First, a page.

Of course, none of these topics were brought up in the evenings friendly chit-chat or pre-screened Q&A. Quite the opposite. We all showed up to see the celebrated cookbook author, restaurant magnet and handsome father of three, discuss his fierce passion for cooking, enjoy a lovely 3-course meal made with recipes from his cookbooks and lovingly caress the signed cookbook that we all received as a cherished momento of our evening.

    Gordon's Fig and Frangipane Tart
    Dessert served at the Gordon Ramsay Dinner 11/15/2010
    Serves 4-6

    1lb ready-made puff pastry
    flour, to dust
    1 egg yolk, beaten, to glaze
    10-12 ripe figs,

    125g butter
    125g icing sugar, plus extra for dusting
    2 whole eggs, beaten
    125g ground almonds

    To serve:
    Warmed honey to glaze
    Double cream to serve
    Mint sprigs

    Pre-heat oven to 400°F.

    To make the frangipane, cream the butter and sugar together in a bowl. Slowly add the eggs mixing until fully incorporated. Sift in the almonds and flour and fold through. Let the mixture rest for 5 minutes.

    Roll out the puff pastry thinly on a lightly floured surface, until about 1/8" thick. Using a small plate or saucer, cut out 4-6 circles from the pastry. Score a 1/2" border around the edge, making sure you don't cut right through the pastry. 
    Lift the circles onto a large baking tray and lightly glaze the border with the egg yolk. Smooth the a thin layer of the frangipane over the centre of the pastry.

    Slice the figs in quarters, then each quarter in half. Arrange them over the frangipane so that the slices slightly overlap. Dust with a little icing sugar and bake at 400°F until the pastry is crisp and golden, about 15-20 minutes.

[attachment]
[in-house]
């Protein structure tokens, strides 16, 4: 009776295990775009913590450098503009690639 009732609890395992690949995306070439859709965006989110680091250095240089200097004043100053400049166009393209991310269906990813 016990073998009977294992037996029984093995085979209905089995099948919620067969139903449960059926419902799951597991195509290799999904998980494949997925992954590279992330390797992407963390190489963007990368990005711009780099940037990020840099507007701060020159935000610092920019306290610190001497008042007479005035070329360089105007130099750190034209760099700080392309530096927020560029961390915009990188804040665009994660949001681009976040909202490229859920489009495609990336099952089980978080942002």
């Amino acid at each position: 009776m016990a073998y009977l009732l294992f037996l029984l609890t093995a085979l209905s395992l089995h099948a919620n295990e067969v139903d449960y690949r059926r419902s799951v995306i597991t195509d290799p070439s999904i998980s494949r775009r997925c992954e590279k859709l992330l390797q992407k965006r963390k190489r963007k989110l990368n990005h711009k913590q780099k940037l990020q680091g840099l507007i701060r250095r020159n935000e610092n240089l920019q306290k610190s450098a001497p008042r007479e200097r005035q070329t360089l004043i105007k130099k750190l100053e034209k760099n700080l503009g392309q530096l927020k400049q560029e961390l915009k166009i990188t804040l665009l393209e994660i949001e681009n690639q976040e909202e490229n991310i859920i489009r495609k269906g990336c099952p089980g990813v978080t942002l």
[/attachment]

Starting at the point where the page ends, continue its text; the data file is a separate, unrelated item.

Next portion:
Once out of the oven, glaze the tops of the figs with a little warm honey to glaze the tops. Serve with thick double cream or a small scoop of vanilla ice cream in the middle of each tart, garnishing with a sprig of mint.

    Thursday, November 18, 2010

    Oven Roasted Pecans

    You can't beat the warm buttery flavour, delicate crispy texture and fragrant aroma of home roasted pecans fresh from the oven. Oven roasting nuts intensifies the flavour, bringing out the natural oils and transforms them from merely ho-hum to mouth-wateringly memorable. It's a little thing, but it makes all the difference. And it's so easy. Simply bake the nuts 5-10 minutes, toss them with a knob of butter, a dash of Tamari soy sauce and Bob's your Uncle. Actually he is, but that's another story.

    Oven Roasted Pecans with Tamari

    4 cups pecans 
    1/2 tsp butter
    pinch of Maldon salt
    2 tsp Tamari soy sauce (I use Kikkoman)

    Pre-heat oven to 350°. Place nuts evenly on a baking sheet. Bake 5-10 minutes, shaking occasionally and watching carefully to make sure they don't burn. Taste them a few times during the cooking process, but when they are uniformly golden brown and fragrant, they are done. Pour them into a large bowl with 1/2 tsp butter and toss to coat. Return them to the oven for another 1-2 minutes, then pour back into the bowl. Sprinkle with 1-2 tsp of Tamari soy sauce and a pinch of maldon salt, toss to combine. This will also cool them off slightly to stop the cooking process. Season to taste, adding some sea salt or more Tamari if you like. The pecans can be stored in an airtight container 2-3 weeks, if they last that long! Enjoy.

    Wednesday, November 17, 2010

    Aloo Gobi: Cauliflower, Peas and Potatoes